built to protect the working area from the former spillway. A second spur,
midway along its length, is thought to have been a charging bank to serve the
furnace. Deposits of furnace slag, as well as brick and tile from former
buildings, have been identified within the working area. Cartographic evidence
indicates that two buildings stood within the working area in 1908, although
these may have been of a later date than the furnace. Traces of these
buildings and other features associated with the operation of the furnace are
expected to survive in buried form, including the foundations of the furnace
stack, hearth and casting pit, as well as the wheel pit and channel, or
tailrace, which carried the water away from the wheel. To the south east of
the dam, beyond the area of the monument, field boundaries reflect the shape
and extent of the former pond.
A fine brick bridge, faced in ashlar, spans the stream outside the monument at
its western corner. This is believed to have been built by General Beresford
in the early 19th century. Bedgebury Forge was situated about 1km to the north
west of the furnace. The forge was substantially destroyed by the subsequent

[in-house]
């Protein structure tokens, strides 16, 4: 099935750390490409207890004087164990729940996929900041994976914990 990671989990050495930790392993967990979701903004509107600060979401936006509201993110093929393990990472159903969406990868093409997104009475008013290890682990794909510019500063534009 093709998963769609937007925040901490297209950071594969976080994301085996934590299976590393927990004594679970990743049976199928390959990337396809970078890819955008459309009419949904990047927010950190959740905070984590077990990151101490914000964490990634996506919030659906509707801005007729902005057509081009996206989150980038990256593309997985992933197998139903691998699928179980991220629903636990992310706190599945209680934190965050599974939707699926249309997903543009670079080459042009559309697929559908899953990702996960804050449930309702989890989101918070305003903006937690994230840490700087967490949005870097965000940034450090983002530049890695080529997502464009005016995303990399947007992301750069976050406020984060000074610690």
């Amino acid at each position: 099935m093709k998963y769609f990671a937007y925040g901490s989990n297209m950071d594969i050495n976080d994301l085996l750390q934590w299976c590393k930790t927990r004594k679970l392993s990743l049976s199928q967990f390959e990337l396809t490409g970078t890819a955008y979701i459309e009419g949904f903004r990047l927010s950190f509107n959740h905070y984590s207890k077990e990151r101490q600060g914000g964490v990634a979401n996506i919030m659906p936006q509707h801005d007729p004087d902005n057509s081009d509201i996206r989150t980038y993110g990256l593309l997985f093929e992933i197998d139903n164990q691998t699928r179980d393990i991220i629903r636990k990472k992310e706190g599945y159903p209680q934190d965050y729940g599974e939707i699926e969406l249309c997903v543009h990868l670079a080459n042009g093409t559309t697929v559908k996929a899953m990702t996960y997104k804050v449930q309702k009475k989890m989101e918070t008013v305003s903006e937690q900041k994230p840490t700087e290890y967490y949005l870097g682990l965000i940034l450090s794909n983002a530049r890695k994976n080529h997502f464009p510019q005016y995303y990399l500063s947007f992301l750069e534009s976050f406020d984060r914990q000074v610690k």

construction of a railway and Forge Farm house, and is not therefore included
in the scheduling. A moated site, with possible historical connections with
the ironworks, is situated about 100m to the north west of the monument, and
this is the subject of a separate scheduling.
The field to the south east of the dam was used for the cultivation of hops
during the mid-20th century and some of the concrete anchor points, used to
secure the hop wire at ground level, remain set into the bank. These are
excluded from the scheduling, along with the remains of redundant fencing,
although the ground beneath and around these features is included.

The site of the monument is shown on the attached map extract.

Source: Historic England